EPI Teacher Jolanta Bielawaska. Image of Krakow, Poland in background.

Teacher from Poland Gets Students Excited to Learn About Home Country

Posted on July 13, 2023 by Samantha Harris
Cross-Cultural Activity

Teaching children about the world beyond their classroom, community, and country fosters an appreciation for the differences that make our world unique. International teachers have the chance to deliver impactful cultural experiences that draw from their own backgrounds.

At Gallberry Farm Elementary School in Hope Mills, North Carolina, teacher Jolanta Bielawska designed a dynamic cultural activity tailored to her students’ ages and mental development.

When she shared her home country of Poland with her first-grade students, she saw how captivated they became as they learned about her culture. Her multifaceted lesson can serve as a model for any teacher looking to engage young minds.

Making a Plan

While mapping out her lesson, Bielawska considered what would be most effective for her students. Bearing their age in mind made her think of activities that “were going to be useful and interesting,” she said. “I chose to introduce main cities, historic buildings, the geography of Poland, traditional Polish foods, and some Polish phrases.“

She planned short activities that would hold her young students’ attention, structuring the lesson to gradually transition from teacher-led instruction to group work. The activities would culminate in an individual assignment.

Finally, Bielawska prepped her materials. She created a multimedia presentation that she planned to project on her interactive whiteboard. For the group and individual work, she prepared a worksheet with Polish vocabulary and a Polish facts cube. (More on that later!)

Teaching About Poland

Bielawska’s lesson kicked off with a question: Where is Poland? Students searched for the country on a large globe at the front of their classroom.

Once they had located the nation, Bielawska dove into her presentation. It included pictures and videos showcasing Polish geography, history, and culture, from language to food.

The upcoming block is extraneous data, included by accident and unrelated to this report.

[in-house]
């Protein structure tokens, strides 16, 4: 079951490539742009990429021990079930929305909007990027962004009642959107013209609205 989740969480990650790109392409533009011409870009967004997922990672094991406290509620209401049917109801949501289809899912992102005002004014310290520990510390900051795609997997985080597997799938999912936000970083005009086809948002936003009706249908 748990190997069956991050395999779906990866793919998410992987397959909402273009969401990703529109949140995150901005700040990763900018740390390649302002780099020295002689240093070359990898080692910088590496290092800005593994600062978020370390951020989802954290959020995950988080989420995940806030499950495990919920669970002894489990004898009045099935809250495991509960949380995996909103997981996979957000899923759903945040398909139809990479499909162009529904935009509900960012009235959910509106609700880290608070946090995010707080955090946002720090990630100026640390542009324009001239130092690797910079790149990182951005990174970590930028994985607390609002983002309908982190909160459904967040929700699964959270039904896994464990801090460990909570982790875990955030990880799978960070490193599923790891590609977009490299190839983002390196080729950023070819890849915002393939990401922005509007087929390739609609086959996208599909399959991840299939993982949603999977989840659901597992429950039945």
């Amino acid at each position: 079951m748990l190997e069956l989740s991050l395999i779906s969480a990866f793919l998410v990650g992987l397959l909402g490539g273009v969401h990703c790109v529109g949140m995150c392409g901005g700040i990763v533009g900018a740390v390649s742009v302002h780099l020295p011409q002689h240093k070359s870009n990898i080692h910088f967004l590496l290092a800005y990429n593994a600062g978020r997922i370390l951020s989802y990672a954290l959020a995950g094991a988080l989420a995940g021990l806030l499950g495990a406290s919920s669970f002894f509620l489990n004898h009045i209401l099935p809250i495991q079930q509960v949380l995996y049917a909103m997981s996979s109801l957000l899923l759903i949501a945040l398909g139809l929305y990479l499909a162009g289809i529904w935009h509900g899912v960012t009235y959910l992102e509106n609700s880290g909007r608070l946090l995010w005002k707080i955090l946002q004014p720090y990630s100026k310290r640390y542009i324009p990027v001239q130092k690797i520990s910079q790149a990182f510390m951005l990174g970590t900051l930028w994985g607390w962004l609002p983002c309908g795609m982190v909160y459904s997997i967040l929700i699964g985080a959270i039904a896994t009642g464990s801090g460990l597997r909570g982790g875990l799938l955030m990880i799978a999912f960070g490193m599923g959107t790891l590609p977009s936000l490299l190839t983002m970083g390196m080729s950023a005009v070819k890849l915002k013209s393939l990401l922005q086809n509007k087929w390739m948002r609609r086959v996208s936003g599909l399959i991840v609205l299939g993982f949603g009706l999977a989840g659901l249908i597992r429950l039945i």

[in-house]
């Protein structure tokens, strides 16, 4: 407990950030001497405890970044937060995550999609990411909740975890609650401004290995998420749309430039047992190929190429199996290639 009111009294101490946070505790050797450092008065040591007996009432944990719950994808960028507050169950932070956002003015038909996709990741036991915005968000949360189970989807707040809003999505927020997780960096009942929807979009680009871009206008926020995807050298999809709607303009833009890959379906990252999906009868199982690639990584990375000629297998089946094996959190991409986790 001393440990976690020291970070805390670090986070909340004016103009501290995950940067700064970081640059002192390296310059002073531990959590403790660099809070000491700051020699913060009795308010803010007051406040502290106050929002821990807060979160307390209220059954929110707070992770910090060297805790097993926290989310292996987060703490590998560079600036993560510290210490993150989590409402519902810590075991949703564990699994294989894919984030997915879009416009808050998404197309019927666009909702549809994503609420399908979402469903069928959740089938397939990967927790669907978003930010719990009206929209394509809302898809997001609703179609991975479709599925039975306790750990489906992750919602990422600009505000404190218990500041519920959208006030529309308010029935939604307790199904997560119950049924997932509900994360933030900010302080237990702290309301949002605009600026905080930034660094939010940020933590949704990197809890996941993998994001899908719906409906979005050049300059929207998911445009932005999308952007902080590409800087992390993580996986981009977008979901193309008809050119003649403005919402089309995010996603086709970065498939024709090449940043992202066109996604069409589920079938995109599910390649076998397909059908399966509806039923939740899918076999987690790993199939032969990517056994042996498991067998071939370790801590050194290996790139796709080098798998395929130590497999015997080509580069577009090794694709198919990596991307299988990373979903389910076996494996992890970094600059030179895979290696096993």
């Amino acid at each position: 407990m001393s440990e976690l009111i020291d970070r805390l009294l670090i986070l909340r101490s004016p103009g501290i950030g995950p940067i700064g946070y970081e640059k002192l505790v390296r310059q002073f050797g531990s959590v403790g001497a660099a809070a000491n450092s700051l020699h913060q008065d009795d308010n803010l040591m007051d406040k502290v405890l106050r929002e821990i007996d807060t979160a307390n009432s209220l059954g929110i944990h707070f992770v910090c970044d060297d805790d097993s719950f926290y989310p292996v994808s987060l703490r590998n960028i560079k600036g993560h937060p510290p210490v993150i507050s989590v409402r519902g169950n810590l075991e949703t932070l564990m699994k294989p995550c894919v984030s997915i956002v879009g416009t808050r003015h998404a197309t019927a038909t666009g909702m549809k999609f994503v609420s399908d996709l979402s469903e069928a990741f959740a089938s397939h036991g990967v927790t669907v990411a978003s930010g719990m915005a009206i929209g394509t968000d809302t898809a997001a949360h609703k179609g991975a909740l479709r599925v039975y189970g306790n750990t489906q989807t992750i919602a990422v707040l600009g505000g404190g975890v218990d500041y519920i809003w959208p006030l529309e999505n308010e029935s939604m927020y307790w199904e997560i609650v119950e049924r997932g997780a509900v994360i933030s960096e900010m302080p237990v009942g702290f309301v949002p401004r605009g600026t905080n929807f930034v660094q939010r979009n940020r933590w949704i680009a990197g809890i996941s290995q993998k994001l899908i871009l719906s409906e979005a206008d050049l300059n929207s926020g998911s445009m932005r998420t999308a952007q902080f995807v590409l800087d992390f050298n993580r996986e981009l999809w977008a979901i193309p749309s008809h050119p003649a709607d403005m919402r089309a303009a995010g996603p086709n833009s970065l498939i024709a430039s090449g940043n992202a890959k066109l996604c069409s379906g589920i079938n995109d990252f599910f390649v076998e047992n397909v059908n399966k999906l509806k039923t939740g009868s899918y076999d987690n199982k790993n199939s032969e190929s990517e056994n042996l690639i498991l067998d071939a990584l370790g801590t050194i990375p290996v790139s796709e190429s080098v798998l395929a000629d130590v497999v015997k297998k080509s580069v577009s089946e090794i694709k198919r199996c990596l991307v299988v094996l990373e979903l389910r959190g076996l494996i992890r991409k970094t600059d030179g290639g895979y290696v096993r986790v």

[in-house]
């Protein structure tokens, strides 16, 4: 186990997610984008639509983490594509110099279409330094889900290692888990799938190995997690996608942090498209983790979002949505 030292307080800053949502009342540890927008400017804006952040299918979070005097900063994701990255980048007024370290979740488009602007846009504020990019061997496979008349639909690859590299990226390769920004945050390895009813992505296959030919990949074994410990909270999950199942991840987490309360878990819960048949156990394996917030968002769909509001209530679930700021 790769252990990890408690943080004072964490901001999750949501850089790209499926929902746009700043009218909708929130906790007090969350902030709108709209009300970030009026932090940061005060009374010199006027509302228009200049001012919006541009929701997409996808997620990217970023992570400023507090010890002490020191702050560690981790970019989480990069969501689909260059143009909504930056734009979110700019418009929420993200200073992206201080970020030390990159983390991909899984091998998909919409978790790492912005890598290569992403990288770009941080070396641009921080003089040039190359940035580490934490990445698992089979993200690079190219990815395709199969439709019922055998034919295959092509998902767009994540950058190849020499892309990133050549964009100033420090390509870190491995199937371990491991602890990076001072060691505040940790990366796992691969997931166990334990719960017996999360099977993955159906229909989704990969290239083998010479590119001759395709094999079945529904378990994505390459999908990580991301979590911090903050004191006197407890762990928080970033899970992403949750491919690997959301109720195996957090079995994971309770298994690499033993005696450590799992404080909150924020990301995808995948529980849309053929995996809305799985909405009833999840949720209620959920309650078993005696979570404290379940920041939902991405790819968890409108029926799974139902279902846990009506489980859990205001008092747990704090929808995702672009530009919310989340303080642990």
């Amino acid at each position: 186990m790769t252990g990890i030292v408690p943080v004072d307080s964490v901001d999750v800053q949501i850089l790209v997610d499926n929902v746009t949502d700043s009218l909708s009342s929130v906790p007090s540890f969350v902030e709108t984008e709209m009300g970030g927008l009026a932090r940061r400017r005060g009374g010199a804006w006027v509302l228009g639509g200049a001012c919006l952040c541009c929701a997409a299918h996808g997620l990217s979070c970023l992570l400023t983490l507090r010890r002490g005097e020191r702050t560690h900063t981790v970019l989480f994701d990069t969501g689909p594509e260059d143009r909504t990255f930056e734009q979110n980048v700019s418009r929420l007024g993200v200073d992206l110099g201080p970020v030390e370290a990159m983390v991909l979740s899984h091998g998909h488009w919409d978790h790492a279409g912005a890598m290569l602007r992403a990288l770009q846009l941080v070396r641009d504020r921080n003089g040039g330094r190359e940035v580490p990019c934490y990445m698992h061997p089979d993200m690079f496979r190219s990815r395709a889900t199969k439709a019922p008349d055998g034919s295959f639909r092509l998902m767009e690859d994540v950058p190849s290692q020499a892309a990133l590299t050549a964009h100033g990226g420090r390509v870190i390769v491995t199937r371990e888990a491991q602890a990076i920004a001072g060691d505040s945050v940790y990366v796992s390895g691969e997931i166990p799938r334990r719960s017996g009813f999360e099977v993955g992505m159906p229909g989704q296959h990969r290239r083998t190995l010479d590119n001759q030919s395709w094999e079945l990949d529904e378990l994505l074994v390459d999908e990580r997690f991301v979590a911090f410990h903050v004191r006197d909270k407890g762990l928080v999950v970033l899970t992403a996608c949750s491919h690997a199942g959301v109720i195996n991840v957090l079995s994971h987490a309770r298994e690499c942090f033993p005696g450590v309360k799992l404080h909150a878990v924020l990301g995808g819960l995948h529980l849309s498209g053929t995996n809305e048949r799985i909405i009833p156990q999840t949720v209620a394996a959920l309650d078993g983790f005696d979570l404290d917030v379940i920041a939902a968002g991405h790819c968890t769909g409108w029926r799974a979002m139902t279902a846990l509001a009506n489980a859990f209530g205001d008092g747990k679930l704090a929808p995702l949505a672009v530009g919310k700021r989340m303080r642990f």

Bielawska could tell her students were fully absorbed throughout the presentation.

“Students were looking very carefully,” she noted.

Afterward, they moved into group activities. Each group received a worksheet with five questions about the country. For a tactile twist, they were given a Polish facts cube displaying answers to the questions. This short, engaging activity encouraged students to work together to find answers.

Artwork from Jolanta's students

Bielawska concluded the experience with a fun coloring activity that doubled as a language lesson. Each student colored a picture of a rainbow on a worksheet that included Polish color words.

Artwork from one of Jolanta's students

Looking Back

Even after the lesson finished, students were eager to learn more!

“My students asked me if I could show them more videos and songs about Poland,” Bielawska shared.

While the lesson was a clear success, there is always room for improvement. Bielawska found that children enjoyed working as a team, so she plans to incorporate more group work in the future. This could involve assigning teams to create an illustrative, informative poster about Poland, which could then be shared with the whole class and displayed in the classroom.

Growing Young Minds

When children learn about different cultures, their worldview expands along with their tolerance and understanding. International teachers have the power to deliver compelling cultural experiences to students.

Bielawska invested time and effort to craft an absorbing lesson that met students where they were while broadening their horizons. The result was a meaningful experience that left her students excited to learn more!


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